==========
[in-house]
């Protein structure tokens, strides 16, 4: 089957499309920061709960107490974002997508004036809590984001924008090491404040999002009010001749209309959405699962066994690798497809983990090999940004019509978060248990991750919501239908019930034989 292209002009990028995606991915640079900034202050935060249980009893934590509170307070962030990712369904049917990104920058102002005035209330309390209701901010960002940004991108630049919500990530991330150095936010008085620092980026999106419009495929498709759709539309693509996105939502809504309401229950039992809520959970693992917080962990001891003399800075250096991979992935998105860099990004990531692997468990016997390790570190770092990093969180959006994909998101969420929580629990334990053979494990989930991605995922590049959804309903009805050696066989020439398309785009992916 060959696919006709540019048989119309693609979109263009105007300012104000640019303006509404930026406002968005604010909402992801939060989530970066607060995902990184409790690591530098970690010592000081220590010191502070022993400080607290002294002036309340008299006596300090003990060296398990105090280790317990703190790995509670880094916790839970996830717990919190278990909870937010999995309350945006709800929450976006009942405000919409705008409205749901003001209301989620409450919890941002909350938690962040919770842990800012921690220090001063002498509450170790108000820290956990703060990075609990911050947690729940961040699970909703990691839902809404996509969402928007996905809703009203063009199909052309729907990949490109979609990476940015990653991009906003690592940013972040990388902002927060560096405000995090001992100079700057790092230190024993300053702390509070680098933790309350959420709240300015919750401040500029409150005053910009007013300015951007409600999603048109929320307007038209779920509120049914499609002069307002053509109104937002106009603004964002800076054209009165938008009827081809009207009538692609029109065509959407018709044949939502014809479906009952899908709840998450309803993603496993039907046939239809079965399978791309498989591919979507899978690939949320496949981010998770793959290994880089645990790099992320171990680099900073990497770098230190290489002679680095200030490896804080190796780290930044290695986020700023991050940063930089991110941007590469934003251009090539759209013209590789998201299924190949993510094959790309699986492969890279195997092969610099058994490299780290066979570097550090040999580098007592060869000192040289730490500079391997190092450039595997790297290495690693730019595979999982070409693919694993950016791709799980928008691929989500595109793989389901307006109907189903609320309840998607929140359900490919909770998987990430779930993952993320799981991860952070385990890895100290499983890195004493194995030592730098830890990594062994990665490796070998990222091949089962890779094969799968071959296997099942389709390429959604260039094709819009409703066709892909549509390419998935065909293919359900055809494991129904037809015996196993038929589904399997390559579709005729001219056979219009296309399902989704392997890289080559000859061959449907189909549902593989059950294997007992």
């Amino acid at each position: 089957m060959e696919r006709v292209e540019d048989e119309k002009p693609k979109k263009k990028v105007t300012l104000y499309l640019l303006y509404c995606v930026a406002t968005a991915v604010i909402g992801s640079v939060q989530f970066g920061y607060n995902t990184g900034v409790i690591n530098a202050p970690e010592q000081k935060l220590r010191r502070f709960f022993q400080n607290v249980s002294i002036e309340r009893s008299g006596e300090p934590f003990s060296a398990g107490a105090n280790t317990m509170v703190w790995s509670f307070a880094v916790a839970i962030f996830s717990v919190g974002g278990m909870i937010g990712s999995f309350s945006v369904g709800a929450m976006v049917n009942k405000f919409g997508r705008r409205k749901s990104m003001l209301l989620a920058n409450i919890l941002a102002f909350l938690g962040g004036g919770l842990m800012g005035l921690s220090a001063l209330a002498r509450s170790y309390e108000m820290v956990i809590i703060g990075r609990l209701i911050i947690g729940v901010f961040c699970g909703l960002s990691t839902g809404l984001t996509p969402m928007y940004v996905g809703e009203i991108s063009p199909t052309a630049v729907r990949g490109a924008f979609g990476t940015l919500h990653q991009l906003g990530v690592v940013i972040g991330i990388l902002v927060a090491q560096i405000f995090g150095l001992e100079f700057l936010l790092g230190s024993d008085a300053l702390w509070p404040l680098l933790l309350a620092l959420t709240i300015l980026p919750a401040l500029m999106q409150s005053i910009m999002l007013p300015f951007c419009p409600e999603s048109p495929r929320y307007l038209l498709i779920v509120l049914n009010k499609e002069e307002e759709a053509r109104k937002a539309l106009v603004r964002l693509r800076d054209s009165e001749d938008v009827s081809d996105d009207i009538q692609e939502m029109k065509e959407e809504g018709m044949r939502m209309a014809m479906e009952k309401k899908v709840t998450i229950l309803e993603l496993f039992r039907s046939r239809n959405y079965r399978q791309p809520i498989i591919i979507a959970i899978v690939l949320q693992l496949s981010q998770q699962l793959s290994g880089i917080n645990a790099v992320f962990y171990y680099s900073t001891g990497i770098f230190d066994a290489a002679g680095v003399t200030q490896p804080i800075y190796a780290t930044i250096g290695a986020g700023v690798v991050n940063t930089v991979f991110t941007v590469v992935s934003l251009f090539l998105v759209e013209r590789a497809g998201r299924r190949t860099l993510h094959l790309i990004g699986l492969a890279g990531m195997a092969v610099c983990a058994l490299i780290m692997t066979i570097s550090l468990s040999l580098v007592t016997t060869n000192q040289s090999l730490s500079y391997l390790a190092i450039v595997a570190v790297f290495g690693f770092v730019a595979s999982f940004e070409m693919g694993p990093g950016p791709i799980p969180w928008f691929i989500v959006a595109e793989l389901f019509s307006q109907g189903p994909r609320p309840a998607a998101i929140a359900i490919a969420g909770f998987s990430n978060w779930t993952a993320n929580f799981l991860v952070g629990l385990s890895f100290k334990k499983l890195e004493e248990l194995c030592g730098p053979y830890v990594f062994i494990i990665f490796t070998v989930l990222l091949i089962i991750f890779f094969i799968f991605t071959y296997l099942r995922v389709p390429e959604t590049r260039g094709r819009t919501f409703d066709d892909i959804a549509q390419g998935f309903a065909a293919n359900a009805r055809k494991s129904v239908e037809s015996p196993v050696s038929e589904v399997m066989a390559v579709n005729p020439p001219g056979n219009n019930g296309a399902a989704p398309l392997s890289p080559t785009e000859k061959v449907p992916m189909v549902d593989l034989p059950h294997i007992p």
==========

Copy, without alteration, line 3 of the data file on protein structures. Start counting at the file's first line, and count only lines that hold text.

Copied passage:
């Amino acid at each position: 089957m060959e696919r006709v292209e540019d048989e119309k002009p693609k979109k263009k990028v105007t300012l104000y499309l640019l303006y509404c995606v930026a406002t968005a991915v604010i909402g992801s640079v939060q989530f970066g920061y607060n995902t990184g900034v409790i690591n530098a202050p970690e010592q000081k935060l220590r010191r502070f709960f022993q400080n607290v249980s002294i002036e309340r009893s008299g006596e300090p934590f003990s060296a398990g107490a105090n280790t317990m509170v703190w790995s509670f307070a880094v916790a839970i962030f996830s717990v919190g974002g278990m909870i937010g990712s999995f309350s945006v369904g709800a929450m976006v049917n009942k405000f919409g997508r705008r409205k749901s990104m003001l209301l989620a920058n409450i919890l941002a102002f909350l938690g962040g004036g919770l842990m800012g005035l921690s220090a001063l209330a002498r509450s170790y309390e108000m820290v956990i809590i703060g990075r609990l209701i911050i947690g729940v901010f961040c699970g909703l960002s990691t839902g809404l984001t996509p969402m928007y940004v996905g809703e009203i991108s063009p199909t052309a630049v729907r990949g490109a924008f979609g990476t940015l919500h990653q991009l906003g990530v690592v940013i972040g991330i990388l902002v927060a090491q560096i405000f995090g150095l001992e100079f700057l936010l790092g230190s024993d008085a300053l702390w509070p404040l680098l933790l309350a620092l959420t709240i300015l980026p919750a401040l500029m999106q409150s005053i910009m999002l007013p300015f951007c419009p409600e999603s048109p495929r929320y307007l038209l498709i779920v509120l049914n009010k499609e002069e307002e759709a053509r109104k937002a539309l106009v603004r964002l693509r800076d054209s009165e001749d938008v009827s081809d996105d009207i009538q692609e939502m029109k065509e959407e809504g018709m044949r939502m209309a014809m479906e009952k309401k899908v709840t998450i229950l309803e993603l496993f039992r039907s046939r239809n959405y079965r399978q791309p809520i498989i591919i979507a959970i899978v690939l949320q693992l496949s981010q998770q699962l793959s290994g880089i917080n645990a790099v992320f962990y171990y680099s900073t001891g990497i770098f230190d066994a290489a002679g680095v003399t200030q490896p804080i800075y190796a780290t930044i250096g290695a986020g700023v690798v991050n940063t930089v991979f991110t941007v590469v992935s934003l251009f090539l998105v759209e013209r590789a497809g998201r299924r190949t860099l993510h094959l790309i990004g699986l492969a890279g990531m195997a092969v610099c983990a058994l490299i780290m692997t066979i570097s550090l468990s040999l580098v007592t016997t060869n000192q040289s090999l730490s500079y391997l390790a190092i450039v595997a570190v790297f290495g690693f770092v730019a595979s999982f940004e070409m693919g694993p990093g950016p791709i799980p969180w928008f691929i989500v959006a595109e793989l389901f019509s307006q109907g189903p994909r609320p309840a998607a998101i929140a359900i490919a969420g909770f998987s990430n978060w779930t993952a993320n929580f799981l991860v952070g629990l385990s890895f100290k334990k499983l890195e004493e248990l194995c030592g730098p053979y830890v990594f062994i494990i990665f490796t070998v989930l990222l091949i089962i991750f890779f094969i799968f991605t071959y296997l099942r995922v389709p390429e959604t590049r260039g094709r819009t919501f409703d066709d892909i959804a549509q390419g998935f309903a065909a293919n359900a009805r055809k494991s129904v239908e037809s015996p196993v050696s038929e589904v399997m066989a390559v579709n005729p020439p001219g056979n219009n019930g296309a399902a989704p398309l392997s890289p080559t785009e000859k061959v449907p992916m189909v549902d593989l034989p059950h294997i007992p």